*<sleep name="J-Hoppers Hida Takayama Guesthouse (Backpackers Hostel)" alt="" address="5-52, Nada-machi" directions="3 min walk from JR Takayama Sta. Just in front of Takayama Post Office" phone="+81-577-32-3278" url="http://takayama.j-hoppers.com" checkin="15:00" checkout="11:00" price="Dorm from 2500 yen, twin/double 3000 yen/pp" lat="" long="">[[Image:wiki-jht.jpg]]
*<sleep name="J-Hoppers Hida Takayama Guesthouse (Backpackers Hostel)" alt="" address="5-52, Nada-machi" directions="3 min walk from JR Takayama Sta. Just in front of Takayama Post Office" phone="+81-577-32-3278" url="http://takayama.j-hoppers.com" checkin="15:00" checkout="11:00" price="Dorm from 2500 yen, twin/double 3000 yen/pp" lat="" long="">.
The first independent hostel in Hida region. The big appeal of the hostel is the roomy bunk beds in dormitories. There are some Japanese style private rooms, too. Self catering kitchen, some common rooms, Hot shower, Free Wifi, Guest PC, Rental bikes, Free tea/coffee.
Takayama is famous for its well-preserved quarter with Edo-style streets, only rivalled by those of Kanazawa.
Takayama is the major transport hub of the Hida region.
From Tokyo Station, you can reach Takayama by taking a Tokaido Shinkansen train (Nozomi or Hikari) to Nagoya and then transfer to the Wide View Hida (ワイドビューひだ) Limited Express train for the run to Takayama. The ride takes just over 4 hours via Nozomi with a good connection, and costs ¥14800. By Hikari it takes 4 1/2 hours, but the ride is fully included in the Japan Rail Pass. From Kyoto or Osaka, you can take the Shinkansen to Nagoya, then the Wide View Hida, but there is also a morning Wide View direct from Osaka and Kyoto, slightly slower but more convenient.
Buses from Shinjuku in Tokyo go straight to Takayama (5.5h, ¥6500). Great views along the way!
If you go the mountain route, there is a bus from Matsumoto (with some mountain village like Kamikochi on the way).
Takayama is small enough to cover on foot, but bicycle rental (¥600 per day from the youth hostel) is also a good option.
The Hida Folk Village (飛騨民俗村 Hida Minzokumura, ), also known as Hida-no-Sato (飛騨の里), is an attractive open-air museum assembled from real buildings that effectively recreates an entire traditional mountain village. Not only can you tour the village, but artisans continue to work in many buildings; you can buy their crafts and even try your own hand at a number of activities. The architectural highlights are the traditional thatched-roof gasshō-zukuri houses, built with roofs like hands in prayer to withstand the heavy snowfalls in this region. More whimsically, there is a giant maneki-neko cat outside, standing over 4m tall. Entry is ¥700, or ¥900 for a combination ticket including bus transfers from and to JR Takayama station (recommended, as this will save you a 30-minute uphill walk). GPS coordinates: Lat. 36.132660 Lon. 137.235168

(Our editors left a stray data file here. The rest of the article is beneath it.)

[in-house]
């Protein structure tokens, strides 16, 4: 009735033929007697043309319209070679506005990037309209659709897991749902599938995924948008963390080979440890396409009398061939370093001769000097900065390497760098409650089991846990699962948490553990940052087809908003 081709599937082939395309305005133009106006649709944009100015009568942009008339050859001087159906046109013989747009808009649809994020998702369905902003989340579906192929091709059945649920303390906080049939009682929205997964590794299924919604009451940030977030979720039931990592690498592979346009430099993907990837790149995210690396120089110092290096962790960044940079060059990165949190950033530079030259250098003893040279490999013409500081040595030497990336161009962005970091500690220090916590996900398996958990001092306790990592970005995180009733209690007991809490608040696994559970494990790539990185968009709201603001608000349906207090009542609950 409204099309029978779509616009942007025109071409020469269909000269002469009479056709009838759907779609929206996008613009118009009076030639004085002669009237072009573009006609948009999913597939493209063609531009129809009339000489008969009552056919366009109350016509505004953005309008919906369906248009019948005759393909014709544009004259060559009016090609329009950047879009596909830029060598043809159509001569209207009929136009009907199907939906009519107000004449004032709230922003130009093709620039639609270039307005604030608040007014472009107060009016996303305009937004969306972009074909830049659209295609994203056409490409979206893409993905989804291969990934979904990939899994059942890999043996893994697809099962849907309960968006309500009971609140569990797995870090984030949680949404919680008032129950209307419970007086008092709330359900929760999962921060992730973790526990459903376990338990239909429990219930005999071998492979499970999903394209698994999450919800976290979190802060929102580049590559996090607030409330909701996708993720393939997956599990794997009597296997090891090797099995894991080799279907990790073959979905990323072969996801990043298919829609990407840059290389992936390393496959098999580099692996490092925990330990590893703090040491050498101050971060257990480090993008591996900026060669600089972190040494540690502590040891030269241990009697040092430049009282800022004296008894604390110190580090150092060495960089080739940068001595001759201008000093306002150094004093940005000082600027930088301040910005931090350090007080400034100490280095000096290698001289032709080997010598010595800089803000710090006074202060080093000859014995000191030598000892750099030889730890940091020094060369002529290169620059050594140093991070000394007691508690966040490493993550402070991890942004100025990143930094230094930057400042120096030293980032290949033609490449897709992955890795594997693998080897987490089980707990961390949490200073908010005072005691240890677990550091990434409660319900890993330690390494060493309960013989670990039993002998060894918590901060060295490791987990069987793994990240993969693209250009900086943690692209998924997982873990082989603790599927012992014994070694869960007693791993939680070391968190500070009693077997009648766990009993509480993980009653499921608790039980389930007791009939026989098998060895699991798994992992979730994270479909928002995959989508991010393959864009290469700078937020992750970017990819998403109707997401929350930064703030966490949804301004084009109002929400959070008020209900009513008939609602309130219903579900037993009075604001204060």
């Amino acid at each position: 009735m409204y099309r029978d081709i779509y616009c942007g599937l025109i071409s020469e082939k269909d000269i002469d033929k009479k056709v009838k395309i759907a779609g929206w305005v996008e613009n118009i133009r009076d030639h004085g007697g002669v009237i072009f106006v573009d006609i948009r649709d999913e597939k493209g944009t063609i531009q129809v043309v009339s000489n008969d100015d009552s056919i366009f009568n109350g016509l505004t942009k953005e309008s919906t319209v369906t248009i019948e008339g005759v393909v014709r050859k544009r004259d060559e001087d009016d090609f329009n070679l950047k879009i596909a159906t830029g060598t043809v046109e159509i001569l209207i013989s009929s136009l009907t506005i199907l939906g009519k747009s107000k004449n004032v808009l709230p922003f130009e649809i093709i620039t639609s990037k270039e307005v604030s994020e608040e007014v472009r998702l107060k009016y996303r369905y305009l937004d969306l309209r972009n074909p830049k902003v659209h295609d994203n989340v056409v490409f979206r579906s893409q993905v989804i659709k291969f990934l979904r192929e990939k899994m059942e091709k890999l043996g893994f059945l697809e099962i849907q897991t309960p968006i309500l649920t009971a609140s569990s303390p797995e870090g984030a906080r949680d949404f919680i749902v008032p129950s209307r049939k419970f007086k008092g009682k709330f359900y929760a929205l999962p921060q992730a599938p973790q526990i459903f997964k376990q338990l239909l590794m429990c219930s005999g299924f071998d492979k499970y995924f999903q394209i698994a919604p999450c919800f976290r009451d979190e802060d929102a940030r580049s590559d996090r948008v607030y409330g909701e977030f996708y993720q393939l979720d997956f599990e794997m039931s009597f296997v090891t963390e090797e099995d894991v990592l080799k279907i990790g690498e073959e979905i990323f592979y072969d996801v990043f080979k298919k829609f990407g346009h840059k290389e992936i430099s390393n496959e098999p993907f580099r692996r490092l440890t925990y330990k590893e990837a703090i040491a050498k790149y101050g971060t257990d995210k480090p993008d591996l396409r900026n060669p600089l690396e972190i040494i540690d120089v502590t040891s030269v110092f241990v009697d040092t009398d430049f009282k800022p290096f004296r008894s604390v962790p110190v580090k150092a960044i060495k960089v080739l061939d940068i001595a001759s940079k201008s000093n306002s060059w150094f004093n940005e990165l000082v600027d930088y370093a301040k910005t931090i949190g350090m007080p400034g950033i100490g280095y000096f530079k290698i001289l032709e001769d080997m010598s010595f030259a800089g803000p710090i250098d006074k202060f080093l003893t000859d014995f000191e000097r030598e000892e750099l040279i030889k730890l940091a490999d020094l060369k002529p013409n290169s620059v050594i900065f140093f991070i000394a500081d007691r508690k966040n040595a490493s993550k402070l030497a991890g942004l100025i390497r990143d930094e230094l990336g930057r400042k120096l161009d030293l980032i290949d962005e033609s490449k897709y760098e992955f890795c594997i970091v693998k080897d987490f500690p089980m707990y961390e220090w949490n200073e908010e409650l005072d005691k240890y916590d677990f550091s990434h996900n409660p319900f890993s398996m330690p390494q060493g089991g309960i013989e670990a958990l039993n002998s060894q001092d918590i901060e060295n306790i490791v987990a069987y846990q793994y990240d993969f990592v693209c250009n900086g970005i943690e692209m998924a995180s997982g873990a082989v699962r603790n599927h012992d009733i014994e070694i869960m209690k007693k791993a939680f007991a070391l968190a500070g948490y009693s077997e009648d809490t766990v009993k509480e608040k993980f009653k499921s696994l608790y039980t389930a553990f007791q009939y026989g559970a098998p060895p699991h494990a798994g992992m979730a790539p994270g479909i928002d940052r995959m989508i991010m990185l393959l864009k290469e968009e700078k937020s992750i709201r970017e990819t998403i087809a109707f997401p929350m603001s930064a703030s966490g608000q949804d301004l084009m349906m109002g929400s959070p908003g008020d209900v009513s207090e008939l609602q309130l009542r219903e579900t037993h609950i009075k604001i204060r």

Sanmachi (さんまち) is a very pretty section of Takayama's old city. Consisting of three narrow lanes packed with wooden buildings housing sake breweries and little boutiques, some of the larger merchant houses are now open as museums. The area is a 10-minute walk to the east of the station.
Takayama Yatai Kaikan (Takayama Festival Float Exhibition Hall). This is the hall where the festival floats are stored. Takayama hosts a famous yearly festival and the floats are quite ornate. The floats on display are rotated. Address: 178 Sakura-Machi, Takayama City; Phone: 0577-32-5100.
Kusakabe Mingei-kan (Kusakabe Heritage House).  The Kusakabe house is a restored old merchant's home built in 1879. The home is filled with artifacts and crafts from that time period. Address: 1-52 Ojin-machi Takayama-shi, Gifu 506-0851; Phone: 0577-32-0072.
Takayama Jinya is a large, beautifully preserved government building from the time of the shogun.
For something completely different (and slightly out-of-place), Tomenosuke is a science-fiction movie gallery-store hidden a few blocks north of the Train Station. Inside the store you will find some very cool original movie props (a beast mask from Star Wars, the original robot suit from Spaceballs, and a 1/4 model of the Alien queen for example) in addition to replicas and American designer art figurines. There is an admission fee of 500 yen, but it is well worth it.
Takayama is famous for its two festivals:
Sannō Matsuri (山王祭り), April 14-15
Yahata Matsuri (八幡祭り), October 9-10
Even though the festivals' origin is unknown, it is said that they were first celebrated between 1586 and 1692 when the Kanamori family governed the Hida Takayama area. The spring festival is associated with Hie Shrine (日枝神社) and the autumn with Sakurayama Hachimangu Shrine (桜山八幡宮). Both are much alike and feature a parade of large floats (屋台 yatai) decorated with thick curtains, lacquer ware, and mechanical dolls (karakuri). Twelve floats appear in the spring festival and eleven in autumn. The procession carrying the portable shrine (mikoshi) is unique to the autumn. During both festivals, this usually quiet town is lively filled with visitors, so it is best to book accommodation and tickets early.
Sarubobo (lit. "baby monkey") amulets, shaped like faceless humans and available in a variety of sizes, are the most popular souvenir from Takayama.
Shunkei lacquerware, beautiful wooden boxes, trays and utensils, with a lusterous transparent lacquer that lets the grain of the wood show through.
Wood Block Prints, Takayama is known for it's wood block prints, with many well known artists spending time each year in Takayama. Many shops sell original modern works at reasonable prices.
Hida Sashiko, All hand-made, beautiful stitching goods are displayed as if gallery. All of the arts and goods are purchasable. Media often report Hida-Sashiko as Japanese traditional art with the beauty of goods and its skills. (http://hidasashiko.com/english/index.html)